The "business model" was, as academics might say, a “term of art.” It had entered the language of management practice as a way for business people to refer to firm-level value creation while at the same time taking into account certain high-level operational patterns. But it clearly meant different things in different contexts to different people. And the advent of the internet, and so-called “e-businesses,” would turn the nascent conversation about business models into a Tower of Babel.
Otherwise very smart and insightful people began suggesting that some internet companies portended the advent of a “new economy” utilizing entirely new business models. Firms using these new business models couldn’t be valued using traditional metrics (such as profits, growth, or other standard financial ratios). In a December 1999 HBR article explicitly about “The New Economy is Stronger than You Think” eminent Harvard Professor William Sahlman argued that internet-based cost reductions would lead some companies “to go one step beyond free and start paying people to use products or services” because the “combination of entrepreneurship and the Internet has allowed new economy companies to achieve those very efficient business models they were after.”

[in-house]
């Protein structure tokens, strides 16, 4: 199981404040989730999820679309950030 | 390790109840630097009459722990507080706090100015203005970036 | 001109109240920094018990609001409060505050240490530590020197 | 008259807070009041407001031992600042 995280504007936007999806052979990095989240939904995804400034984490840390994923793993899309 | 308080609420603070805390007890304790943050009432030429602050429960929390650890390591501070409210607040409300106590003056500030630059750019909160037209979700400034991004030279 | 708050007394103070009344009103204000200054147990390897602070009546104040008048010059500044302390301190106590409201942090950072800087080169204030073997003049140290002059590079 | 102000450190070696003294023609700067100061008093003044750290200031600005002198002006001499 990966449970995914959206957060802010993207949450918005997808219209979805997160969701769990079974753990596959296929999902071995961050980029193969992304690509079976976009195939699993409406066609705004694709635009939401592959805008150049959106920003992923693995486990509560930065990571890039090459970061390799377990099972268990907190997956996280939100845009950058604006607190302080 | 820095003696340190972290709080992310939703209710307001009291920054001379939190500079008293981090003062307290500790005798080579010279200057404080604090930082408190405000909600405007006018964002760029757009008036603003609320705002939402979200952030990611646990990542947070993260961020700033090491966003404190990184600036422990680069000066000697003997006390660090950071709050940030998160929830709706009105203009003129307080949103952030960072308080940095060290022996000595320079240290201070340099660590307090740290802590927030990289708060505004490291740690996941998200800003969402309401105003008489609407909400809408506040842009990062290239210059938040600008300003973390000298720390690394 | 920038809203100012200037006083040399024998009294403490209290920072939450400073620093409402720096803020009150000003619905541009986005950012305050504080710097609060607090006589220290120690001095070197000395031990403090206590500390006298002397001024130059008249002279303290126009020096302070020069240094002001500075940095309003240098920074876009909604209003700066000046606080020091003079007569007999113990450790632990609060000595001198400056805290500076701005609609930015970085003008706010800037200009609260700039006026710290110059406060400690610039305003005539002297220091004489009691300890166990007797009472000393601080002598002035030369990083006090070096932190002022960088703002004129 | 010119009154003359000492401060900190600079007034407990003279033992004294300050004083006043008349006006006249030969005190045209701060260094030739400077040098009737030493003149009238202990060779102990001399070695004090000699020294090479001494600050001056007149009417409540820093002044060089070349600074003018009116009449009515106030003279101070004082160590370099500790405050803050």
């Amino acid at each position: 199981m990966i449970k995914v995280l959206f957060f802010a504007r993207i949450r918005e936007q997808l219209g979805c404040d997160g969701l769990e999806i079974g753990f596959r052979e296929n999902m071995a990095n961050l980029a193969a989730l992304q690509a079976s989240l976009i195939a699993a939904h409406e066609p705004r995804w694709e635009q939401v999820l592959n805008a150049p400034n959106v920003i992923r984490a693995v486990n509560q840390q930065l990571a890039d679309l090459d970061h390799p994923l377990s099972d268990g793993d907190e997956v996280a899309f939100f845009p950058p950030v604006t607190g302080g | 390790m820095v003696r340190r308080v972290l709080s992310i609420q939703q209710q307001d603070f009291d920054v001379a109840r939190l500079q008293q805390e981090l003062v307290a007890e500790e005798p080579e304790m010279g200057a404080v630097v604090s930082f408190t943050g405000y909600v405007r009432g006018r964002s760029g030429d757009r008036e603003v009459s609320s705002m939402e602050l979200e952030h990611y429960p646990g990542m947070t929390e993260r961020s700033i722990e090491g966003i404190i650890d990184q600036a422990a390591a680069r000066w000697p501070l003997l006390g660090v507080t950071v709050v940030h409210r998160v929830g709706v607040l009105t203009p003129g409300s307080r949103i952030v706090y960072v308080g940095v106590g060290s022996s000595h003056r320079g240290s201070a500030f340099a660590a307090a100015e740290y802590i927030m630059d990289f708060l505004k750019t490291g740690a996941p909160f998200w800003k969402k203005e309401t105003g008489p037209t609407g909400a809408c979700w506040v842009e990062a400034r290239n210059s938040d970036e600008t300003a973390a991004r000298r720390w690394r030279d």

Sahlman suggested that inflated stock prices for dot-com companies were entirely justified, and the only thing in the way of effectively indefinite growth was government regulation or higher interest rates.
The nay sayers of the new economy argue that the stock market has run amok and that doom looms ahead. Yet from a different perspective, the "irrational exuberance" of the stock market has actually played an important role in increasing productivity and decreasing inflation. Why? The more money that flows into the disruptive companies of the new economy, the better the new economy's inefficiency-busting, inflation-crushing model works. Sahlman
The peak of the dot-com bubble was only 3 months away; global stock markets would proceed to shed approximately $5 trillion of value between March 2000 and October 2002. While Sahlman was clearly right about the long-term potential for growth and internet-based businesses, it seems likely that the article placed too much emphasis on the idea of a new “business model” freeing firms from traditional measures of value.